INTRODUCTION jHiccup is an open source tool designed to measure the pausesand stalls (or “hiccups”) associated with an application’s underlyingJava runtime platform. The new tool captures the aggregateeffects of the Java Virtual Machine (JVM), operating system,hypervisor (if used) and hardware on application stalls andresponse time. jHiccup allows developers, systems operators and performanceengineers to easily create and analyze response time profiles, andto clearly identify whether causes of application delays reside inthe application code or in the underlying runtime platform. jHiccupis completely transparent and non-intrusive to the application, haszero performance overhead in operation, and is compatible with allJava applications using any JVM.
MEASUREMENTS The hiccups measured are NOT stalls caused by the applicationscode. They are stalls caused by the platform that would be visibleto and affect any application thread running on the platform at thetime of the stall. jHiccup shows graphically via Hiccup Charts justhow responsive the runtime platform really is. By understandingthe pauses associated with the underlying platform, ITorganizations can better isolate latency and delays and thecontributing components. If jHiccup experiences and records a certain level of measuredplatform hiccups, it is safe to assume that the application runningon the same JVM platform during that time had experiencedhiccup/stall effects that are at least as large as the measuredlevel.
FUNCTIONALITIES jHiccup helps you avoid common pitfalls in applicationperformance characterization. Most performance reportingassumes a normal distribution of response times (single mode),yet most real systems are multi-modal due to GC pauses, OS orvirtualization hiccups, swapping, etc. jHiccup can help you findand identify the causes of these delays that affect response times. jHiccup works with any Java application. It is non-intrusive, runson all major operating systems and is compatible with all JVMs. jHiccup is run as a wrapper around other applications so thatmeasurements can be done without any changes to applicationcode. Other tools focus on the application itself; jHiccup is unique inlooking at the underlying platform.
HOW TO RUN JHICCUP To use jHiccup, include the script command in your Java application startcommand.For example:If your program were normally executed as:java <Java args> UsefulProgram -a -b –cThen the launch line would become:jHiccup java <Java args> UsefulProgram -a -b -c.
JHICCUP LOG FILES jHiccup records hiccup durations observed by the application itwraps. It produces two log files that are updated at each recordinginterval (which defaults to 5 seconds). The two log files are: hiccup.<identifier>.log:A single line entry is appended to the log file at everyrecording interval. Each entry line lists the hiccup duration ofcertain percentiles (50%, 90%, Max) of samples collected in the pasta aecording interval, as well as aggregate percentiles (50%,90%, 99%, 99.9%, 99.99%, Max) for samples accumulated sincethe beginning of the jHiccup run. hiccup.<identifier>.hgrm:This file is updated in its entirety with each recording interval.It contains detailed histogram data showing the distribution ofhiccup duration by percentile for the entire jHiccup run.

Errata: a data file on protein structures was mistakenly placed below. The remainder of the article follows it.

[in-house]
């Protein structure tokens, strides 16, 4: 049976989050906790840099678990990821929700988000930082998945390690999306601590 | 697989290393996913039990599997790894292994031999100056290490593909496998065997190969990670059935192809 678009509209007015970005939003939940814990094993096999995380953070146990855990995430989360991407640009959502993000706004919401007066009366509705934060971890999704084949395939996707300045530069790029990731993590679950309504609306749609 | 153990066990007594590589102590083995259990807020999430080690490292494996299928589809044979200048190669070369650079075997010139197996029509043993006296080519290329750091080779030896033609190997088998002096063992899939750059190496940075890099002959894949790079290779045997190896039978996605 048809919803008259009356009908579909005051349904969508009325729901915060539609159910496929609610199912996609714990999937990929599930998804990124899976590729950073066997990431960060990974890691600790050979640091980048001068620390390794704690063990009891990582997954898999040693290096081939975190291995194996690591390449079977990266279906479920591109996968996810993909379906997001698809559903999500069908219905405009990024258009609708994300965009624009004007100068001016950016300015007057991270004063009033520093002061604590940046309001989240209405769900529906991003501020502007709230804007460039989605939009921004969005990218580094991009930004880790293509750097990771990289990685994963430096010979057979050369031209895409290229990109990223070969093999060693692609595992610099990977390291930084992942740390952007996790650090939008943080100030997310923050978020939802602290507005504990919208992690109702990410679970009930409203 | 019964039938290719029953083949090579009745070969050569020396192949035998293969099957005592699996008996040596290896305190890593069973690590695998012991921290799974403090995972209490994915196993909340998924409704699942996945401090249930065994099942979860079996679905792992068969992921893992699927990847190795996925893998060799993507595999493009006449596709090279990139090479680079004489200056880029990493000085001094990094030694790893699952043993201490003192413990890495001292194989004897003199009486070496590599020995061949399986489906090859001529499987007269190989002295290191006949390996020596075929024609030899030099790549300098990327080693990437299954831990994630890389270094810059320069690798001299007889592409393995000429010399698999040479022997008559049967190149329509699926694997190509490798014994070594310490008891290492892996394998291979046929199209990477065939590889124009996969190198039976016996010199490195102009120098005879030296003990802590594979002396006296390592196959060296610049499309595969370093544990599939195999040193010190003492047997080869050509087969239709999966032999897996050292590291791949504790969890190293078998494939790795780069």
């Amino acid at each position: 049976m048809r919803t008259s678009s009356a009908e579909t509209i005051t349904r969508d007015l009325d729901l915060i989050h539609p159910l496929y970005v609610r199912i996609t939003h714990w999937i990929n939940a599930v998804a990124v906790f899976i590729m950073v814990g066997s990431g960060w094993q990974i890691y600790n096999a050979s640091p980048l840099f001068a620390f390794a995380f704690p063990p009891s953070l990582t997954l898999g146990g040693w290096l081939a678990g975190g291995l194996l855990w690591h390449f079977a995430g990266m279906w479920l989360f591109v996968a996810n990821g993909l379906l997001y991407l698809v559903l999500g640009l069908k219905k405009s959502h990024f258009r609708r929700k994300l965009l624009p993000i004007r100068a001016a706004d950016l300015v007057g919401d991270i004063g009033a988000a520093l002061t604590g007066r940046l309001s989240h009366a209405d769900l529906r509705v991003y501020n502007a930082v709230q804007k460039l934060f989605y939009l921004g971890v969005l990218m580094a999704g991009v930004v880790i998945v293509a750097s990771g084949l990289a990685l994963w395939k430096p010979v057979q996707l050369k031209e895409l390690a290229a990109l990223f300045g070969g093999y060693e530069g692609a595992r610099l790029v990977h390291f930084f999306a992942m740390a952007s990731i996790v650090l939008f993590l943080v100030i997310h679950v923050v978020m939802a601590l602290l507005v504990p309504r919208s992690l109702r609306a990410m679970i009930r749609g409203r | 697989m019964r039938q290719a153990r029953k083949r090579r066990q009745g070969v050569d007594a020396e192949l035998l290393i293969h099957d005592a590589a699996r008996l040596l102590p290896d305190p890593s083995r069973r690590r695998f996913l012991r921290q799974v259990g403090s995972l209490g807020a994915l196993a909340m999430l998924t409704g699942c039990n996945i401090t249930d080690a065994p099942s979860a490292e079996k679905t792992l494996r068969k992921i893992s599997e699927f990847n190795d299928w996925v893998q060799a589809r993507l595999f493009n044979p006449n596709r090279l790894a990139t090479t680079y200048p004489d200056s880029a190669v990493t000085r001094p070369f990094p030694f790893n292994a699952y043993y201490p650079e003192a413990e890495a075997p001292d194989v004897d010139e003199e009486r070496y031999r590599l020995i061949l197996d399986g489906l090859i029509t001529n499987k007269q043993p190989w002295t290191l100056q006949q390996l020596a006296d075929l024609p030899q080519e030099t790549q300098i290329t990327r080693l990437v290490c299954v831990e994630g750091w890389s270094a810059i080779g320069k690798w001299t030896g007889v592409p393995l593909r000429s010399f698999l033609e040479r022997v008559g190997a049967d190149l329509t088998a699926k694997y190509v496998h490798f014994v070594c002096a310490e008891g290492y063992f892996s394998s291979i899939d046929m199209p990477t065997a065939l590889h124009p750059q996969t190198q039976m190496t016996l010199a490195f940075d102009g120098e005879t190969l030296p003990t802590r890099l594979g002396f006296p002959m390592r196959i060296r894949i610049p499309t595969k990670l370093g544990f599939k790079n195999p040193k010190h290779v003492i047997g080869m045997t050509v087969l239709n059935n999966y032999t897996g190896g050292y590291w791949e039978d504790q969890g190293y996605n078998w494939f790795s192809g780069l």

ANALYZING JHICCUP DATA &CARTS The data collected by jHiccup represents actual stall times observedon the runtime platform (at the JVM level and below) while theapplication being monitored is actually running on it. While jHiccupdoes not measure application response times, application responsetime will inevitably include any stall times observed at the runtimeplatform level. jHiccups Hiccup Charts, at any time point and at anypercentile, represent the absolute "best case" scenario data forapplication response times - the time in which an empty amount ofwork could be done. jHiccup data and Hiccup Charts can quicklyidentify whether application responsiveness issues are dominated byapplication code or by the underlying runtime platforms behavior:1. If application response time behavior is similar to that observed by jHiccup, observed as acorrelation of dominant stall events in time and of response time %ile distribution andmagnitude, the runtime platforms behavior and occasional stalls are likely the dominantfactor in application responsiveness. Improvement in runtime stall behavior throughtuning or eliminating runtime stall causes will most likely improve the application responsetime characteristics.2. If application response time behavior does not correlate with jHiccup data and HiccupCharts, the application code and/or external resources are most likely the dominantfactor, and runtime tuning and improvements in the area of stalls and responsiveness areunlikely to result in improved application response behavior.